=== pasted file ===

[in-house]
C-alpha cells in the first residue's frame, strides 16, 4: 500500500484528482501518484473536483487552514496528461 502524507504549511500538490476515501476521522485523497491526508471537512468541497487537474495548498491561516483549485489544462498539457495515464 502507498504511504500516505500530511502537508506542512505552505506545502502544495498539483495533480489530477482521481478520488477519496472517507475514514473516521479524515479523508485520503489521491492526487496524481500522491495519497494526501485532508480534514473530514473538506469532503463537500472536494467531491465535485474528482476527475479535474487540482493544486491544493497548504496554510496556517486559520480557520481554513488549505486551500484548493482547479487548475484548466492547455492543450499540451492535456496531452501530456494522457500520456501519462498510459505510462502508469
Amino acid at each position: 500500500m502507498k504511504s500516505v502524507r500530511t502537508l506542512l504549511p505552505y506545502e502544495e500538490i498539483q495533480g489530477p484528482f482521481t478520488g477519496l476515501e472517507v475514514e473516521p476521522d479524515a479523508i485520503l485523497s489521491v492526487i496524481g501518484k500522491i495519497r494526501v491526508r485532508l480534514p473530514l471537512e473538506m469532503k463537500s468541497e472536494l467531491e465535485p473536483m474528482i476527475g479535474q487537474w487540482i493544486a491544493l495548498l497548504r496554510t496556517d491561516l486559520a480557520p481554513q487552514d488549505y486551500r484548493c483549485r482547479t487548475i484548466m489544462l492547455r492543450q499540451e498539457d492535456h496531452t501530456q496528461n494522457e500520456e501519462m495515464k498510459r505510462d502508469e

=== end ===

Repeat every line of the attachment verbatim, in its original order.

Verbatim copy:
[in-house]
C-alpha cells in the first residue's frame, strides 16, 4: 500500500484528482501518484473536483487552514496528461 502524507504549511500538490476515501476521522485523497491526508471537512468541497487537474495548498491561516483549485489544462498539457495515464 502507498504511504500516505500530511502537508506542512505552505506545502502544495498539483495533480489530477482521481478520488477519496472517507475514514473516521479524515479523508485520503489521491492526487496524481500522491495519497494526501485532508480534514473530514473538506469532503463537500472536494467531491465535485474528482476527475479535474487540482493544486491544493497548504496554510496556517486559520480557520481554513488549505486551500484548493482547479487548475484548466492547455492543450499540451492535456496531452501530456494522457500520456501519462498510459505510462502508469
Amino acid at each position: 500500500m502507498k504511504s500516505v502524507r500530511t502537508l506542512l504549511p505552505y506545502e502544495e500538490i498539483q495533480g489530477p484528482f482521481t478520488g477519496l476515501e472517507v475514514e473516521p476521522d479524515a479523508i485520503l485523497s489521491v492526487i496524481g501518484k500522491i495519497r494526501v491526508r485532508l480534514p473530514l471537512e473538506m469532503k463537500s468541497e472536494l467531491e465535485p473536483m474528482i476527475g479535474q487537474w487540482i493544486a491544493l495548498l497548504r496554510t496556517d491561516l486559520a480557520p481554513q487552514d488549505y486551500r484548493c483549485r482547479t487548475i484548466m489544462l492547455r492543450q499540451e498539457d492535456h496531452t501530456q496528461n494522457e500520456e501519462m495515464k498510459r505510462d502508469e